Coty Blanchard, a 6-foot, 185-pound sophomore from Leesburg, Ala., will start in Ivory’s place. Blanchard has the credentials to be a solid offensive weapon for the Gamecocks. He was the OVC Freshman of the Year in 2010, playing in 12 games. He passed for 296 yards and eight touchdowns.
And, Blanchard is a two-way threat, something that greatly concerns Huesman.
In their opener, the Mocs had trouble containing Nebraska quarterback Taylor Martinez, who completed 11 of 22 passes for 116 yards and ran 19 times for 135 yards. He scored on runs of 3, 43 – that coming on a fourth-and-two – and 47 yards.
“(Blanchard) is one of the biggest concerns because we didn’t defend Martinez on scramble situations very well,” Huesman said. “We had Martinez in third-and-long on three or four occasions and he gets out of the pocket, scrambles and gets a first down. If that happens this week, we’re going to be in trouble. Coty can do those things for Jacksonville State.”
Huesman added, “The thing people don’t realize about (Blanchard), and there are just guys like this in the world, and I don’t know where they come from, but somehow they know how to win. Maybe they don’t throw the best ball, maybe they don’t run the fastest. But somehow they’re going down and flip it over to a wideout or a back and make a big play. He’s like that. He makes those plays and he’s going to be hard to defend.”
Martinez bailed the Cornhuskers’ offense out. UTC’s tenacious defense cut off Nebraska’s rushing attack between the tackles by crowding the line of scrimmage. Nebraska averaged 2 yards on first downs, not counting Martinez’s 47-yard touchdown in the third quarter. He ‘Huskers converted 9 of 18 third downs. On all but four, they needed at least 6 yards and faced third-and-10 or longer seven times.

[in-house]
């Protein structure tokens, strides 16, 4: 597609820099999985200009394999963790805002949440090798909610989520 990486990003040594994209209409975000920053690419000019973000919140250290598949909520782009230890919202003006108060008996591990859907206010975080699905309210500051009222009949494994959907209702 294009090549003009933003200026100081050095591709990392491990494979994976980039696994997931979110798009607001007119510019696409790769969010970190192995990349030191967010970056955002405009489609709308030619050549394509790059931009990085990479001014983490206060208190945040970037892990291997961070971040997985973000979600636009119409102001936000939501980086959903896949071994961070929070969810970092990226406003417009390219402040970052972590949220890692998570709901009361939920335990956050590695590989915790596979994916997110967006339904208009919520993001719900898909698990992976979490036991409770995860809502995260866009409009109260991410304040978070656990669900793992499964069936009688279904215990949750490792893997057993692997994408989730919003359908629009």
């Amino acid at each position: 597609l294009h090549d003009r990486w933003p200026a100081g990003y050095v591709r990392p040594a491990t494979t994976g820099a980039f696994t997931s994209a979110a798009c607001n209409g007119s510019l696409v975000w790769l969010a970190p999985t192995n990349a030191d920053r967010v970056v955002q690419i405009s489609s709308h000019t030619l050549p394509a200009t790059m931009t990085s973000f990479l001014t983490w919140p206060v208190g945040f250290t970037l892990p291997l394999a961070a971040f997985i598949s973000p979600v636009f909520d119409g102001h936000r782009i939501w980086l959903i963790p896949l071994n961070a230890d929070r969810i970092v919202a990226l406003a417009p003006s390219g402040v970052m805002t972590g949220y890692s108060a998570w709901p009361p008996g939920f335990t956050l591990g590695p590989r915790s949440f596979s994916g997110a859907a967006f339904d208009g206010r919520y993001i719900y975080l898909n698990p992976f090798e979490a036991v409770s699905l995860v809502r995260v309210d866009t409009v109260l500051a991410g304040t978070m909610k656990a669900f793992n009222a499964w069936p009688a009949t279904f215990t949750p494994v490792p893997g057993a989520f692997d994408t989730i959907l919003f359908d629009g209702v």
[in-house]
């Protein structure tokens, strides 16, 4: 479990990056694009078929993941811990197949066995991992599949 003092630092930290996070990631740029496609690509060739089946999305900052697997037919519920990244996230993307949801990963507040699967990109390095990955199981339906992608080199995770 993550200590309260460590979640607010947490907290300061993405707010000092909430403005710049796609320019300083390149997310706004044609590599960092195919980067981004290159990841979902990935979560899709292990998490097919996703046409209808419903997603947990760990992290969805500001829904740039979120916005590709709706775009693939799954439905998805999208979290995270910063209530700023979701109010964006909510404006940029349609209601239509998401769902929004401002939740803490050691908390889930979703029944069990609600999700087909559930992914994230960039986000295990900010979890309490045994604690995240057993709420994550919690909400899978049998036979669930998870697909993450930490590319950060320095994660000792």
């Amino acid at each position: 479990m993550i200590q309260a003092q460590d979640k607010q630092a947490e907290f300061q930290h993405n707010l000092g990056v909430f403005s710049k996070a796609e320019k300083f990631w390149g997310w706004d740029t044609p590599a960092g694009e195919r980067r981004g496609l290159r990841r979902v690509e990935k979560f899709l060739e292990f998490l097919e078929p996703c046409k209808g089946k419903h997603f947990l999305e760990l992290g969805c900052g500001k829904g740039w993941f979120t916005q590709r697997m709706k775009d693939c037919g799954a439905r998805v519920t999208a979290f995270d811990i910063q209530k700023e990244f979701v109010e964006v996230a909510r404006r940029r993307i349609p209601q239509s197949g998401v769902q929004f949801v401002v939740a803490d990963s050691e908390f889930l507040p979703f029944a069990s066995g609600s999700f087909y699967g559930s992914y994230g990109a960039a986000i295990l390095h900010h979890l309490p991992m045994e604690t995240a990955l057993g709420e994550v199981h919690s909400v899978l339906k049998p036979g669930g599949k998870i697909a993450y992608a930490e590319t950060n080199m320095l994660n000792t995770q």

Nebraska’s Rex Burkhead ran for 75 yards, 52 coming on one play, an option play to the left sideline. He averaged 2.3 yards on his other 10 carries.
So, more consistency by the Mocs’ defense would go along way toward controlling Blanchard and the Gamecocks.
UTC’s senior linebacker Ryan Consiglio, who had a game-high 14 tackles, two tackles for loss, one pass breakup and a forced fumble against the Cornhuskers, said that the Nebraska and JSU quarterbacks utilize similar playing styles, but the offenses have distinct differences.
“Nebraska really spreads it out,” Consiglio said after Tuesday’s practice session. “Jax State has some power backs, they’re a little bigger and they run downhill more than trying to make you miss. Jax State wants to run first and everything else flows off that. They do run some play action, some nakeds with the quarterback to get him on the corner so he can throw the ball.”
What about a speed comparison of Martinez and Blanchard?
“Martinez is a heck of a player who could really run,” he said. “He’s probably one of the fastest guys I’ve ever seen play quarterback. I thought we did a pretty decent job against him, although he made some big plays. (Blanchard) has good feet, too, and he runs the ball well. If we can do some of the things we did against Martinez, I think we might keep (Blanchard) in check.”
Sophomore free safety C.J. Key believes Blanchard is a more accurate passer than Martinez.
“And he really likes to get the ball to his receivers where Martinez likes to run the ball,” said Key, who recorded 11 tackles, recovered a fumbled punt, had one tackle for loss and one pass breakup against Nebraska. “They’re both good players. We just have to get ready each day in practice, be prepared and ready to play on Saturday.”
Key is looking forward to the Mocs’ 6 p.m. home opener.
“The Nebraska trip was nice,” he said. “But we’re all excited about playing at home. I believe the fans will be excited too.”
By Larry Fleming, Chattanoogan